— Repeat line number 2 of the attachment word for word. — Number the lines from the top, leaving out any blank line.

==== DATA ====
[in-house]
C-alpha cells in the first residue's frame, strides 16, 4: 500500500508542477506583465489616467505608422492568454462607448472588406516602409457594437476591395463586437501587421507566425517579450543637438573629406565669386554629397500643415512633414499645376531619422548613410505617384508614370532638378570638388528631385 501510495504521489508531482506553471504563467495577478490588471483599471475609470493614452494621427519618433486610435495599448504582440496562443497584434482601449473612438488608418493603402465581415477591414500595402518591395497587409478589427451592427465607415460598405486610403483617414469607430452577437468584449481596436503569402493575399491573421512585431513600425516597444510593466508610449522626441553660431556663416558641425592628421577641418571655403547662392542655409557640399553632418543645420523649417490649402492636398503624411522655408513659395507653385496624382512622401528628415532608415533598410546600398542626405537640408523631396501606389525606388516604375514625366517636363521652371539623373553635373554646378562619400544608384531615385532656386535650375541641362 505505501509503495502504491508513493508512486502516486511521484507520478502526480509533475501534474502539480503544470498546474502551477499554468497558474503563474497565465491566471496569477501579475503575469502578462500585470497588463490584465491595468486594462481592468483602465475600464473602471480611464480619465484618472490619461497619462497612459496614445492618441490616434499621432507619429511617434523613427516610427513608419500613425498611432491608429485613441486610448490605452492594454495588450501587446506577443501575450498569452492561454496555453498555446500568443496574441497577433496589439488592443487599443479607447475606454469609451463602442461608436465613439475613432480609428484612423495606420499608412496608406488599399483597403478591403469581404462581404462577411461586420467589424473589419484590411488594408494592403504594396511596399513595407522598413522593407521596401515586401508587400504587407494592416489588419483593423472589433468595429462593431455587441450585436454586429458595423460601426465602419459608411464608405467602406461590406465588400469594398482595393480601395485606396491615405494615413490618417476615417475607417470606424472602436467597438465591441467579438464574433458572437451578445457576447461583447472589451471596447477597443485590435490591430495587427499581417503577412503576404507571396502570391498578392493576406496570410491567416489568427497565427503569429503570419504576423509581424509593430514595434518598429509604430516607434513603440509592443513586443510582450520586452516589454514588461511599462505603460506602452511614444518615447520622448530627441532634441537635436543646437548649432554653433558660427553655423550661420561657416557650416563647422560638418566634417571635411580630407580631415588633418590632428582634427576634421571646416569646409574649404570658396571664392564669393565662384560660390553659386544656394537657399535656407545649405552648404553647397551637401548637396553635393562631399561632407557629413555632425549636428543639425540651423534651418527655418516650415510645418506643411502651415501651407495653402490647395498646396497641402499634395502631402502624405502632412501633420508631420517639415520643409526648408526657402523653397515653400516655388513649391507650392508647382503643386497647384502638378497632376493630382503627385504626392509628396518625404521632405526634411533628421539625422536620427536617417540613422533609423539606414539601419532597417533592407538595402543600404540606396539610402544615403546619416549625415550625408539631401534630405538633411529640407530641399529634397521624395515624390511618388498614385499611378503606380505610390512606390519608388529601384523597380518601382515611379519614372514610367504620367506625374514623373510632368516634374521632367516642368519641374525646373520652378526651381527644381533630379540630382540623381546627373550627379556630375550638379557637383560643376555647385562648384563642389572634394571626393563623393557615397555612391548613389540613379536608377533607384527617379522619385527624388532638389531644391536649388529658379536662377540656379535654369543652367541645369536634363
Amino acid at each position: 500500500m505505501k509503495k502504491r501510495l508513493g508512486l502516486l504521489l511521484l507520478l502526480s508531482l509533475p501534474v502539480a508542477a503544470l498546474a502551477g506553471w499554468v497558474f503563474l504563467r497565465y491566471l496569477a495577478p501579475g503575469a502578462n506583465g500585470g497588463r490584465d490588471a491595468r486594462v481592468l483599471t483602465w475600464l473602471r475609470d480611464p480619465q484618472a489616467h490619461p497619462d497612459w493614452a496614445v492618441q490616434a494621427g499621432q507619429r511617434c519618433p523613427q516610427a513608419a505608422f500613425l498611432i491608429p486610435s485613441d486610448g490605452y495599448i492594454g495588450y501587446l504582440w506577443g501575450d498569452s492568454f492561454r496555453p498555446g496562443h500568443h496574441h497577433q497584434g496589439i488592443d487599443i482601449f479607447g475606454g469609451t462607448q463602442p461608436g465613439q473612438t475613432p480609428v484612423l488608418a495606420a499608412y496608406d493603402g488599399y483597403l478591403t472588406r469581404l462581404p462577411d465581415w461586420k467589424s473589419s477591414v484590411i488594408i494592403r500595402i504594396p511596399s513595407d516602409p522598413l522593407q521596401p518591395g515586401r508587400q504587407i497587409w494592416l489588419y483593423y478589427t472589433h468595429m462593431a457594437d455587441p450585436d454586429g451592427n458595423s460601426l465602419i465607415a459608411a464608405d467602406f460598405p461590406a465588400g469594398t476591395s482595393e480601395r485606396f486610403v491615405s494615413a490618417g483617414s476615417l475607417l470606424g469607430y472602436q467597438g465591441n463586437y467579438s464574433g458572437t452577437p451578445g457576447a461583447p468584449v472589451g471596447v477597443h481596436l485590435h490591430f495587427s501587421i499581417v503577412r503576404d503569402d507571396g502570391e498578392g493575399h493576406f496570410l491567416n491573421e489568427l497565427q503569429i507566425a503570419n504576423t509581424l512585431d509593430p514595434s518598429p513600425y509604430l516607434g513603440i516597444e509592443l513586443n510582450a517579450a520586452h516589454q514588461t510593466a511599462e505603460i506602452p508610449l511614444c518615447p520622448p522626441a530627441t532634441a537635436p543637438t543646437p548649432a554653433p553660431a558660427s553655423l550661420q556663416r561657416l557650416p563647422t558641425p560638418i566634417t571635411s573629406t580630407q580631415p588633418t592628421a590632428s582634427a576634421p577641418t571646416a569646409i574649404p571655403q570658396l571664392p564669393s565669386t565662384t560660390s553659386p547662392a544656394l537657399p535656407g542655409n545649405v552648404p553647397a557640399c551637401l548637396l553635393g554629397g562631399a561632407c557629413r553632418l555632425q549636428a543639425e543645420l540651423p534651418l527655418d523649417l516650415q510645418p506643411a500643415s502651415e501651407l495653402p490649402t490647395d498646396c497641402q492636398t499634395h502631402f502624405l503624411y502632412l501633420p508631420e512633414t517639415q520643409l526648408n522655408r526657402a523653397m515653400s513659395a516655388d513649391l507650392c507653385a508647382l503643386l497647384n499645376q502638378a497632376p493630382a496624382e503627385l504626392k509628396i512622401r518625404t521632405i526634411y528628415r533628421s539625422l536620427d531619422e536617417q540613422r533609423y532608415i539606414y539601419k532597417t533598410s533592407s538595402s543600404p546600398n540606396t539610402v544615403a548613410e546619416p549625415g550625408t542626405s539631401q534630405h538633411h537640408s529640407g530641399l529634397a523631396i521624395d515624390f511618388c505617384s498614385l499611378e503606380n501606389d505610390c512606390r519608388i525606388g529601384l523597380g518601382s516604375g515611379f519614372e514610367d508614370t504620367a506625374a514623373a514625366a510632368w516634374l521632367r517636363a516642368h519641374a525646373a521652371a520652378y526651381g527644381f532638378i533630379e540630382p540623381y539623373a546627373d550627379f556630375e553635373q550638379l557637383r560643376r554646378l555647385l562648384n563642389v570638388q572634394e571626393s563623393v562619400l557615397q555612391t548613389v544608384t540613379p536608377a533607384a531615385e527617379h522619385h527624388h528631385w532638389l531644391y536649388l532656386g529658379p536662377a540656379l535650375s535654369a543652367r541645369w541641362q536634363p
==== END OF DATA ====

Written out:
C-alpha cells in the first residue's frame, strides 16, 4: 500500500508542477506583465489616467505608422492568454462607448472588406516602409457594437476591395463586437501587421507566425517579450543637438573629406565669386554629397500643415512633414499645376531619422548613410505617384508614370532638378570638388528631385 501510495504521489508531482506553471504563467495577478490588471483599471475609470493614452494621427519618433486610435495599448504582440496562443497584434482601449473612438488608418493603402465581415477591414500595402518591395497587409478589427451592427465607415460598405486610403483617414469607430452577437468584449481596436503569402493575399491573421512585431513600425516597444510593466508610449522626441553660431556663416558641425592628421577641418571655403547662392542655409557640399553632418543645420523649417490649402492636398503624411522655408513659395507653385496624382512622401528628415532608415533598410546600398542626405537640408523631396501606389525606388516604375514625366517636363521652371539623373553635373554646378562619400544608384531615385532656386535650375541641362 505505501509503495502504491508513493508512486502516486511521484507520478502526480509533475501534474502539480503544470498546474502551477499554468497558474503563474497565465491566471496569477501579475503575469502578462500585470497588463490584465491595468486594462481592468483602465475600464473602471480611464480619465484618472490619461497619462497612459496614445492618441490616434499621432507619429511617434523613427516610427513608419500613425498611432491608429485613441486610448490605452492594454495588450501587446506577443501575450498569452492561454496555453498555446500568443496574441497577433496589439488592443487599443479607447475606454469609451463602442461608436465613439475613432480609428484612423495606420499608412496608406488599399483597403478591403469581404462581404462577411461586420467589424473589419484590411488594408494592403504594396511596399513595407522598413522593407521596401515586401508587400504587407494592416489588419483593423472589433468595429462593431455587441450585436454586429458595423460601426465602419459608411464608405467602406461590406465588400469594398482595393480601395485606396491615405494615413490618417476615417475607417470606424472602436467597438465591441467579438464574433458572437451578445457576447461583447472589451471596447477597443485590435490591430495587427499581417503577412503576404507571396502570391498578392493576406496570410491567416489568427497565427503569429503570419504576423509581424509593430514595434518598429509604430516607434513603440509592443513586443510582450520586452516589454514588461511599462505603460506602452511614444518615447520622448530627441532634441537635436543646437548649432554653433558660427553655423550661420561657416557650416563647422560638418566634417571635411580630407580631415588633418590632428582634427576634421571646416569646409574649404570658396571664392564669393565662384560660390553659386544656394537657399535656407545649405552648404553647397551637401548637396553635393562631399561632407557629413555632425549636428543639425540651423534651418527655418516650415510645418506643411502651415501651407495653402490647395498646396497641402499634395502631402502624405502632412501633420508631420517639415520643409526648408526657402523653397515653400516655388513649391507650392508647382503643386497647384502638378497632376493630382503627385504626392509628396518625404521632405526634411533628421539625422536620427536617417540613422533609423539606414539601419532597417533592407538595402543600404540606396539610402544615403546619416549625415550625408539631401534630405538633411529640407530641399529634397521624395515624390511618388498614385499611378503606380505610390512606390519608388529601384523597380518601382515611379519614372514610367504620367506625374514623373510632368516634374521632367516642368519641374525646373520652378526651381527644381533630379540630382540623381546627373550627379556630375550638379557637383560643376555647385562648384563642389572634394571626393563623393557615397555612391548613389540613379536608377533607384527617379522619385527624388532638389531644391536649388529658379536662377540656379535654369543652367541645369536634363